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IN THIS ISSUE:
The importance of having a will or trust
The death of a family member can be devastating. Not having a will or trust can make matters worse, and put a family's future at risk. Today, almost half of Americans do not have a will or trust.Not having a will or trust can cause a great amount of grief when it comes to memorial decisions, division of assets and child custody.
The two most common justifications for not having a will or trustis cost and the feeling that it is not "needed now."A common misconception is that a will is only about allocating money, but there are other reasons why a will is important. Wills establish guidance over houses, cars and other physical assets. Wills and trusts also establish the future ownership and responsibility of items of emotional significance such as digital photos, emails, files, and social media profiles. Wills also clarify your wishes for your pets.
Patents, copyrights and trademarks can be confusing and are often misunderstood. Although they are all types of intellectual property law, they are different and each has their own legal purpose.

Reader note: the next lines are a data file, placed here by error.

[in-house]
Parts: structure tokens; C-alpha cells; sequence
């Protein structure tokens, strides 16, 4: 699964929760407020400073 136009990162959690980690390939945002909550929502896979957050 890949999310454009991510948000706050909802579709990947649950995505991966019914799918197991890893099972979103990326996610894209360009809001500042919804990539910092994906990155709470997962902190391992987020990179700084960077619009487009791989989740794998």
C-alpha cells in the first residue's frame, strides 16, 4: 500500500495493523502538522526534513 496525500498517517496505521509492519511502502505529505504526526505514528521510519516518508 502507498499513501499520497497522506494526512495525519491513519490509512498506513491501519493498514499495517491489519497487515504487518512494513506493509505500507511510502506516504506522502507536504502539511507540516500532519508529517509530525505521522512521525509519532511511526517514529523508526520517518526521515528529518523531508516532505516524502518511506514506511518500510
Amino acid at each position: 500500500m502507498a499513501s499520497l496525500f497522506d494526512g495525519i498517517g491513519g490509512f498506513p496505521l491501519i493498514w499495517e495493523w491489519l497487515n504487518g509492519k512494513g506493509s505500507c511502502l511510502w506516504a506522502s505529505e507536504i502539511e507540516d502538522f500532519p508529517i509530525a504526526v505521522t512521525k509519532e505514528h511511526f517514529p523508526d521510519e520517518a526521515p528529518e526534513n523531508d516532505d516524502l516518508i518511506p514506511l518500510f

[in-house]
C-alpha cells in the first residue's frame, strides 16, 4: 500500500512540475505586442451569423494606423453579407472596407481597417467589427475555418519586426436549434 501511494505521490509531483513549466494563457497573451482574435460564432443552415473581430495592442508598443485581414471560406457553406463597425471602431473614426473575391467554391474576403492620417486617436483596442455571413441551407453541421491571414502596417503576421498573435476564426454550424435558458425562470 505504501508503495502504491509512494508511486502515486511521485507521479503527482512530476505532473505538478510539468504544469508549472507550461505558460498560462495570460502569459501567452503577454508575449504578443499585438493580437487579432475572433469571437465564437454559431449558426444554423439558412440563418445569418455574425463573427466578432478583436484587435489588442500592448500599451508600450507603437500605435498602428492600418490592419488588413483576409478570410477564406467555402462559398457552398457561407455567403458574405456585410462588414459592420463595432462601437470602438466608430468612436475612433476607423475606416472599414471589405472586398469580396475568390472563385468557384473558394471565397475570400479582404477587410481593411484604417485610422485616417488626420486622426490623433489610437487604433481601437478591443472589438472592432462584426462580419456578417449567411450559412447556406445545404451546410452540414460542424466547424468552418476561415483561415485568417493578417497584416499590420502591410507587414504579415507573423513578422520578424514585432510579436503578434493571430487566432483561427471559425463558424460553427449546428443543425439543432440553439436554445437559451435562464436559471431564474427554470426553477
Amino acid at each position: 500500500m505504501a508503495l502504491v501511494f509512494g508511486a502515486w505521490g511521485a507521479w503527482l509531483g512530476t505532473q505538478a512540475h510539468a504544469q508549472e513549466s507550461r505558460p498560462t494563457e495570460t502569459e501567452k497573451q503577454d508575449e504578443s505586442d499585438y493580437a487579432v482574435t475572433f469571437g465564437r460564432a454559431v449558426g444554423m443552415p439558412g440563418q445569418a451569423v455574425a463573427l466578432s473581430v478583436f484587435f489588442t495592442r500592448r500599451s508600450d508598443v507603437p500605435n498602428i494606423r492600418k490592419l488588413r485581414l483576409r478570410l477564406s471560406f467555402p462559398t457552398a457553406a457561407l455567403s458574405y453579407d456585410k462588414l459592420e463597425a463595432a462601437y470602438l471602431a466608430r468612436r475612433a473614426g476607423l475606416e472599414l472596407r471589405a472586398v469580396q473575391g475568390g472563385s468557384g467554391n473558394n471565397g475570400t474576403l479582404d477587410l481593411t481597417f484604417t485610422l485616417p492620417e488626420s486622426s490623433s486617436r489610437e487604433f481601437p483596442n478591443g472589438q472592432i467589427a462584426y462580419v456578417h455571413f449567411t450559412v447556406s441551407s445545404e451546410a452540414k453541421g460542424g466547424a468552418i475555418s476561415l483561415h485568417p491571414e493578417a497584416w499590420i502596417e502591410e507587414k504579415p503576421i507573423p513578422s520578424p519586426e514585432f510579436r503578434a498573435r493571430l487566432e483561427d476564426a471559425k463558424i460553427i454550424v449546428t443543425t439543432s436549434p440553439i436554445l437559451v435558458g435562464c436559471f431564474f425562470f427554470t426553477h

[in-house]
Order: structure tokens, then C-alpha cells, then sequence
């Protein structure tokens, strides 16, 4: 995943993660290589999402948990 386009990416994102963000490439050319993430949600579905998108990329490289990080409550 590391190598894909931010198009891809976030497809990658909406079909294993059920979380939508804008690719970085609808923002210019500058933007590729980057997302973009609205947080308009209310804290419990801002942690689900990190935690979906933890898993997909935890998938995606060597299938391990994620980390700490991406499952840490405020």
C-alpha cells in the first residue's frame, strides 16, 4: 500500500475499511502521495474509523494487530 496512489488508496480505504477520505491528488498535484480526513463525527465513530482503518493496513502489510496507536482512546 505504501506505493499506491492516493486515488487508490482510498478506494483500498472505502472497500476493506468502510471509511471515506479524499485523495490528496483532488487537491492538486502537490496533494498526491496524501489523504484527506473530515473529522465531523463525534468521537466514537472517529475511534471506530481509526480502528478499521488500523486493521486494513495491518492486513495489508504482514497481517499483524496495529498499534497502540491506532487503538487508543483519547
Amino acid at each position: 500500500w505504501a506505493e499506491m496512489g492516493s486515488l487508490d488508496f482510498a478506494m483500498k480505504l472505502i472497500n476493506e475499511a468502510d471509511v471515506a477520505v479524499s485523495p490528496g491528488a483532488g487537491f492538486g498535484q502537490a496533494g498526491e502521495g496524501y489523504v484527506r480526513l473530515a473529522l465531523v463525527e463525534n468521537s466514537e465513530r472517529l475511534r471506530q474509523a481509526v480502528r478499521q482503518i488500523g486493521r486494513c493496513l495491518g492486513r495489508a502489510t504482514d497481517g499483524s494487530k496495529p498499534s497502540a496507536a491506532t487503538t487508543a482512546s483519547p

Copyrights offer protection for authors of original works and are registered by the Copyright Office of the Library of Congress. This includes literature, dramas, musicals and artistic works that are published or unpublished. It gives the owner of the copyright the exclusive right to reproduce the work, publicize the work or distribute copies of the work. Rather than the exact subject matter of what is written, a copyright protects the form of expression.
For example, if the description of an electronic device could be copyrighted, it would stop others from copying the description. It would not stop others from writing their own description or from making the electronic device.
Swimming pools add value to homes, add enjoyment to family time and can be the reason for a summer party. Swimming pools are fun, entertaining and a serious responsibility. If property owners are not responsible the safely and maintenance of their swilling pools they can be liable for the resulting injuries. Owners are responsible for covering unattended pools, setting supervision guidelines and taking other measures such as building fences to ensure a safe swimming area.
Aside from residential pools, swimming pool injuries are common occurrences in hotels, water parks and public swimming pools. These injuriescan result in death and are the second leading cause of injury-related death, following vehicle-related accidents. Swimming pool injuries may occur for a number of reasons, including: